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The Privilege of Citizenship

Apr. 12, 2017
Avatar maria gonzalez escamilla writer.jpgf0196523 2c57 499d 8b24 abf4dcb8d585

When you look up the word “citizenship” online, you are met with a definition and several pages full of lists, requirements, and applications in order to become a U.S. citizen. The way it’s set up, it seems easy to say, “I fit the requirements! I can apply!” Little do most people understand that this application process is not only extremely time consuming and difficult, but also very expensive. I should know-- I went through it myself.

I was a child when I became a citizen, and I don’t remember much about it. So when I set out to write this article, I decided to ask my mother about the entire process one must go through in order to become a citizen of The United States of America.

via: Washington Post

The entire process basically began with my father. My grandmother (my father’s mother) was actually a U.S. citizen due to her being born in Texas, so she began by filling out paperwork akin to a petition requesting to have her son become a resident--which is what comes before the actual citizenship process and paperwork. With his paperwork, my father included his own additional request to include his wife (my mother) in order for her residency process to begin at the same time as his. The papers were then signed by my grandmother and turned in. These papers requesting U.S. residency cost my parents about $1,500--in 1986.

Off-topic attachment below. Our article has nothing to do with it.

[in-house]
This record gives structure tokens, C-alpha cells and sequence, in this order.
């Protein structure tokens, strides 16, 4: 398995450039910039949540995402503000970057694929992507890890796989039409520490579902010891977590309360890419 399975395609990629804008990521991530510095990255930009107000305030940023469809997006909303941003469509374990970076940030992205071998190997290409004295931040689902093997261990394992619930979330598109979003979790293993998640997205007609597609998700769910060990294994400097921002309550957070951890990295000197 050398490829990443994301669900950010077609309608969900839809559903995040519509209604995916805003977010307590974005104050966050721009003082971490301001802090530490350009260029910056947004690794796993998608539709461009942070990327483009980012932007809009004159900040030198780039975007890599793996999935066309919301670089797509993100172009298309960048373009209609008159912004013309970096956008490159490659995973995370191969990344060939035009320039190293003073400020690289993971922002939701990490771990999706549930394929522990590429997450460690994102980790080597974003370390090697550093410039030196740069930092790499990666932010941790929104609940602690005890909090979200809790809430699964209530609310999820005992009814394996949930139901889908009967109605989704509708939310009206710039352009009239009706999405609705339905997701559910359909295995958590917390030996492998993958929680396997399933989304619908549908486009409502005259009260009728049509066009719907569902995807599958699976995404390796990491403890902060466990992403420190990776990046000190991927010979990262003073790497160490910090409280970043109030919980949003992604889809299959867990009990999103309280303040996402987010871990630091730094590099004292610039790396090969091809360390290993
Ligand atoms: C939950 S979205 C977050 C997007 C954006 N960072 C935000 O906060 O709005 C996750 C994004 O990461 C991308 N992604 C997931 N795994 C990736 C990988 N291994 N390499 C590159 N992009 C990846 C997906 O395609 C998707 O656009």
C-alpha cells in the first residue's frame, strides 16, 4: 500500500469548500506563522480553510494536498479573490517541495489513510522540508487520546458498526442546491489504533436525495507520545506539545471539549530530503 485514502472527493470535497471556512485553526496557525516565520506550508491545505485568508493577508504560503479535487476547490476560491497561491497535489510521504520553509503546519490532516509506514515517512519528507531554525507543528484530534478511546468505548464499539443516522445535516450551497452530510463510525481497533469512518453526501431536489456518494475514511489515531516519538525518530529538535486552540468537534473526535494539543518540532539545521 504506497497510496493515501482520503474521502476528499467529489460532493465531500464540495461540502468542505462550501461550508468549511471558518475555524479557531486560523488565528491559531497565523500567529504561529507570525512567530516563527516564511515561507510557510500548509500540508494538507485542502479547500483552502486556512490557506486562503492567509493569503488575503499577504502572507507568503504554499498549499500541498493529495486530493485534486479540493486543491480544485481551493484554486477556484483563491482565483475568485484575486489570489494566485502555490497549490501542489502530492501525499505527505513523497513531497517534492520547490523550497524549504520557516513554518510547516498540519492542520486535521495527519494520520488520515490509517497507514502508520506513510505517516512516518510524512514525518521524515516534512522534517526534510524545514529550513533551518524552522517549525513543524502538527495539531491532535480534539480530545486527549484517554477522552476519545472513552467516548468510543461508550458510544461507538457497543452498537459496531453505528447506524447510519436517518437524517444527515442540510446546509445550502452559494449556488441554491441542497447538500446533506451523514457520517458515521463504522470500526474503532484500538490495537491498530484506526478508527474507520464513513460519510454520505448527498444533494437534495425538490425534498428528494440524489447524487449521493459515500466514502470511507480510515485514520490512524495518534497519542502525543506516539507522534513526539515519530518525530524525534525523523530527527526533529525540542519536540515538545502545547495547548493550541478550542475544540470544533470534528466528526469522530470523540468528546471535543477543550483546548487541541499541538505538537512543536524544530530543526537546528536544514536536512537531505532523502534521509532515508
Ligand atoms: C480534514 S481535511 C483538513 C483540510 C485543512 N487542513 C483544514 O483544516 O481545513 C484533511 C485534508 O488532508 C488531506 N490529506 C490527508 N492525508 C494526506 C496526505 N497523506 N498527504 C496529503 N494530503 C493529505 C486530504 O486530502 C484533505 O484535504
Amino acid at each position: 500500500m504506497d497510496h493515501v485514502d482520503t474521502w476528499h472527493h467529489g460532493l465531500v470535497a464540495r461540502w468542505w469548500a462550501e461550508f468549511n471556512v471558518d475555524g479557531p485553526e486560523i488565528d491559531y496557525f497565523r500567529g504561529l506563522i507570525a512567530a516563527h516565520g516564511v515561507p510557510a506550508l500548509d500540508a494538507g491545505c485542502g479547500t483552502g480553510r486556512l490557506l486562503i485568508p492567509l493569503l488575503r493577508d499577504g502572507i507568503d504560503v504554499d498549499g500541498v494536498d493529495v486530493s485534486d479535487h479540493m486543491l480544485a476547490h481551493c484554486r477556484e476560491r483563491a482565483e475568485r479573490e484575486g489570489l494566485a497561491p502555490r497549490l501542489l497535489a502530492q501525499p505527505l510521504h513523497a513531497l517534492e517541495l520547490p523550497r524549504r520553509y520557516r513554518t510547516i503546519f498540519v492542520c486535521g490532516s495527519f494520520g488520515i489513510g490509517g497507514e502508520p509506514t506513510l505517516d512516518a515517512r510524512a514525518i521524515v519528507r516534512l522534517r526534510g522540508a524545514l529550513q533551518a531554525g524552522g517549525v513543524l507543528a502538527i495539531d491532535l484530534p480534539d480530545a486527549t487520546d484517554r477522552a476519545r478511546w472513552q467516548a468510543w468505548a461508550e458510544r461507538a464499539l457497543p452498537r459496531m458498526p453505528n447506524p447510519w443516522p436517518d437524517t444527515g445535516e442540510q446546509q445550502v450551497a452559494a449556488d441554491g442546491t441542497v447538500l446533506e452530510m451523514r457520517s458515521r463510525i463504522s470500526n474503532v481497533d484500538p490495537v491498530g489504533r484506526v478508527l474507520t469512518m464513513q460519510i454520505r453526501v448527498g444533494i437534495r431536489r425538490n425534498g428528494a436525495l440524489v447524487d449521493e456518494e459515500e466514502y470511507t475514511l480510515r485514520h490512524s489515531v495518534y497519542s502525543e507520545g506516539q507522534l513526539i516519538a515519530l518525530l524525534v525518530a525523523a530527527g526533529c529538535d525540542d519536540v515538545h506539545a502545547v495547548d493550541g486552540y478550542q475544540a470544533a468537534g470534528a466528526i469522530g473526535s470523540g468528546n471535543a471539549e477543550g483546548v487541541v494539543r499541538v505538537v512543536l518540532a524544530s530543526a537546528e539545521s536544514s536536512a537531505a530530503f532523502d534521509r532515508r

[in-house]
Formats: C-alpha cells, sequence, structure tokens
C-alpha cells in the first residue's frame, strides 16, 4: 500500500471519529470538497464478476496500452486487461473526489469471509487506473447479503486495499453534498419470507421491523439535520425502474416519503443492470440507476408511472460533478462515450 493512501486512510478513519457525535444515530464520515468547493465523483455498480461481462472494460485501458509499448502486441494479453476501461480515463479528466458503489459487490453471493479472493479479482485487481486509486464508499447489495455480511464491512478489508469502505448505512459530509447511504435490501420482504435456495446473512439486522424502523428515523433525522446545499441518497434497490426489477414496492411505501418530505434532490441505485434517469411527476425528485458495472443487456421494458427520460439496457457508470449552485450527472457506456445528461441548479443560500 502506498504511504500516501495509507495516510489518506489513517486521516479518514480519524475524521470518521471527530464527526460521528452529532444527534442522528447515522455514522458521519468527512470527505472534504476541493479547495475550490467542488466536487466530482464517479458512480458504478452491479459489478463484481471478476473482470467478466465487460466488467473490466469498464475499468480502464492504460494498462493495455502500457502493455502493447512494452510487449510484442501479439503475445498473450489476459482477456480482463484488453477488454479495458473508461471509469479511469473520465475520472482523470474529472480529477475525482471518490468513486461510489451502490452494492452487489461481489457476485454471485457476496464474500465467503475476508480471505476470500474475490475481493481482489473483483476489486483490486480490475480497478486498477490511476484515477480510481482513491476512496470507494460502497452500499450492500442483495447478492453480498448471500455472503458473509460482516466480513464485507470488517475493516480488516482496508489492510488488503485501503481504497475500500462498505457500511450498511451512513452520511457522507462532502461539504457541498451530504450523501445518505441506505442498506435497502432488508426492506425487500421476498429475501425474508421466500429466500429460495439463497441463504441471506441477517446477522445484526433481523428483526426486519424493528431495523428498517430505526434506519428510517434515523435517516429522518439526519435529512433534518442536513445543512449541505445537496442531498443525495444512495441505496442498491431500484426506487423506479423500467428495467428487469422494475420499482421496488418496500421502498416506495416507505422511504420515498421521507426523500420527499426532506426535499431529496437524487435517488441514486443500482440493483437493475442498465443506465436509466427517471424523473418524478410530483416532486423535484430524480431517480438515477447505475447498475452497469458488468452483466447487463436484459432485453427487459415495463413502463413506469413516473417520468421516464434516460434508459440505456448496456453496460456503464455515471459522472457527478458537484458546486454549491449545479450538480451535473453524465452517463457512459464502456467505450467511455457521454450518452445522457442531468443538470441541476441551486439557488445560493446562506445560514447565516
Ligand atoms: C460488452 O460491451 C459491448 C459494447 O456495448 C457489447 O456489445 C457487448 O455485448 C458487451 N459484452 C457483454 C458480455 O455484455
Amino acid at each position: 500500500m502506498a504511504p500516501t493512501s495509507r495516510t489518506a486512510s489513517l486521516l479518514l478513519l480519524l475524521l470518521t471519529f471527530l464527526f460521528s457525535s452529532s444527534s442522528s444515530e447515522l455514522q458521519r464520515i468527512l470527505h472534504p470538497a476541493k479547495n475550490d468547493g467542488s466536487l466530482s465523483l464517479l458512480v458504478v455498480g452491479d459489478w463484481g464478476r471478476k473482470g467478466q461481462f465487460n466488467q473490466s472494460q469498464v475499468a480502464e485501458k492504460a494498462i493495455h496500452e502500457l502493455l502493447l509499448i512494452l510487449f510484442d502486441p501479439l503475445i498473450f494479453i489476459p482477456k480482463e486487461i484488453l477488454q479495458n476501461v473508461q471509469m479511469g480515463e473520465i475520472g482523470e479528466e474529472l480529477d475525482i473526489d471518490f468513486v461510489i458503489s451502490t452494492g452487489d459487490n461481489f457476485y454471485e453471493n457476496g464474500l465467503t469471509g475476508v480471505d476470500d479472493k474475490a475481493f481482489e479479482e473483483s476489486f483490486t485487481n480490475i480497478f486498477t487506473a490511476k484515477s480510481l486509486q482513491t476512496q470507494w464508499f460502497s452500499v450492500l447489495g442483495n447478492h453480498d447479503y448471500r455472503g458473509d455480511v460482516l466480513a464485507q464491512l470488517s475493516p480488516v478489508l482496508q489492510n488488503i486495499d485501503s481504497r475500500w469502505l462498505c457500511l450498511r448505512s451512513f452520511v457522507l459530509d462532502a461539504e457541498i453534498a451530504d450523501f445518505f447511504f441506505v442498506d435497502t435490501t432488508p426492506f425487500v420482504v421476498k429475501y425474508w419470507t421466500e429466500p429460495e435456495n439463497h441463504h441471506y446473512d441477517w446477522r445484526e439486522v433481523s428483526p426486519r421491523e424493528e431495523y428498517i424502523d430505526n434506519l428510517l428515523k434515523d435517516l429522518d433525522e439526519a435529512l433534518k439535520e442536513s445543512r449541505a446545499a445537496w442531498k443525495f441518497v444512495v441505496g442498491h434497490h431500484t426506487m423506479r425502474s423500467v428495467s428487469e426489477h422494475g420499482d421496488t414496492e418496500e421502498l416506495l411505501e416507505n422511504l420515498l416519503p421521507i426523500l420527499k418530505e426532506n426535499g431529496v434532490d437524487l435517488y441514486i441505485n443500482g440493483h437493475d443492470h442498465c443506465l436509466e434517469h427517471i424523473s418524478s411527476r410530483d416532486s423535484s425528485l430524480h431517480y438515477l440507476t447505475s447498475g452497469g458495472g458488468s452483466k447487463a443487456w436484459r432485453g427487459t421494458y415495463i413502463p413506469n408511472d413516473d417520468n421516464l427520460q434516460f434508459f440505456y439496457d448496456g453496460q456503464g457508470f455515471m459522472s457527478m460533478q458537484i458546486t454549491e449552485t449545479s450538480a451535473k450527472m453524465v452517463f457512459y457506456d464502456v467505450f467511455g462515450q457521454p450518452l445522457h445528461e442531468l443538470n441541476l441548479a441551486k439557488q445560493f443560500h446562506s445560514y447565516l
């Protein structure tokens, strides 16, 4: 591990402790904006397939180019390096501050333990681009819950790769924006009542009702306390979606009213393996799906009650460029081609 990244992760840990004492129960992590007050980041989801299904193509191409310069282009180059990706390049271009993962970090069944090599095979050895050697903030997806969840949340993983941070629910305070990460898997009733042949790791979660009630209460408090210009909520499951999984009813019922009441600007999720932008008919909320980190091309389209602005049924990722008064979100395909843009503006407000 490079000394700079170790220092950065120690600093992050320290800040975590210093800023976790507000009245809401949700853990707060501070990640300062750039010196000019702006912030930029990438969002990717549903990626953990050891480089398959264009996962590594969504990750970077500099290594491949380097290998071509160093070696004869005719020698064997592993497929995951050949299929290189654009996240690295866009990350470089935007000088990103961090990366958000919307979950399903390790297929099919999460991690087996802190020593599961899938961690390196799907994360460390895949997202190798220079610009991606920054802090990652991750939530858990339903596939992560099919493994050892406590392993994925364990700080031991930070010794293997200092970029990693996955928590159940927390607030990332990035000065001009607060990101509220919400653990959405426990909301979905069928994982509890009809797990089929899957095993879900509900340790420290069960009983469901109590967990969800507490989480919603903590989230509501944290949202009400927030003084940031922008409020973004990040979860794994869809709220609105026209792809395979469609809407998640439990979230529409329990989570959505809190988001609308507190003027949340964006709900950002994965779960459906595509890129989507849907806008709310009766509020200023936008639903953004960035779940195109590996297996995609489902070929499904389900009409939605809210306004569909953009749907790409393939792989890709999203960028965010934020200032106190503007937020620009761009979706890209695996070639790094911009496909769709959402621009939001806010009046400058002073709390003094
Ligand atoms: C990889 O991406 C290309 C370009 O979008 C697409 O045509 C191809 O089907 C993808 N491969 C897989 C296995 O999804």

Every year my parents made sure to check in on any news surrounding their paperwork, and although they had to remain in Mexico during this time, they did everything they could to save up money for the big move in the future. Throughout those years, they went from being a newlywed couple to being the parents of three daughters. Each time a daughter was born, they made sure to incorporate her into their initial request.

Cue nine years after the paperwork was first sent in, when my father was finally called and given an appointment to have his fingerprints and background check done. This process could only be done in a city within Chihuahua, Mexico, which is approximately nine hours away from where we were currently living. My father then paid the bus fares for both himself and his mother (who had to be present for the process), and since they would have to be away from home for 3-4 days, he also booked them a hotel.

My father had to repeat this trip one last time on the day he was summoned to receive his residency paperwork. This time, he rode the bus there alone. Once his paperwork was in his hands, he had to go on yet another long bus ride that would take him to Texas, where he would board another bus that would take him to Los Angeles, where he would be staying with one of his cousins until he had saved enough money for an apartment. Little did he know he would be without his family for almost seven months. 

via: The Odyssey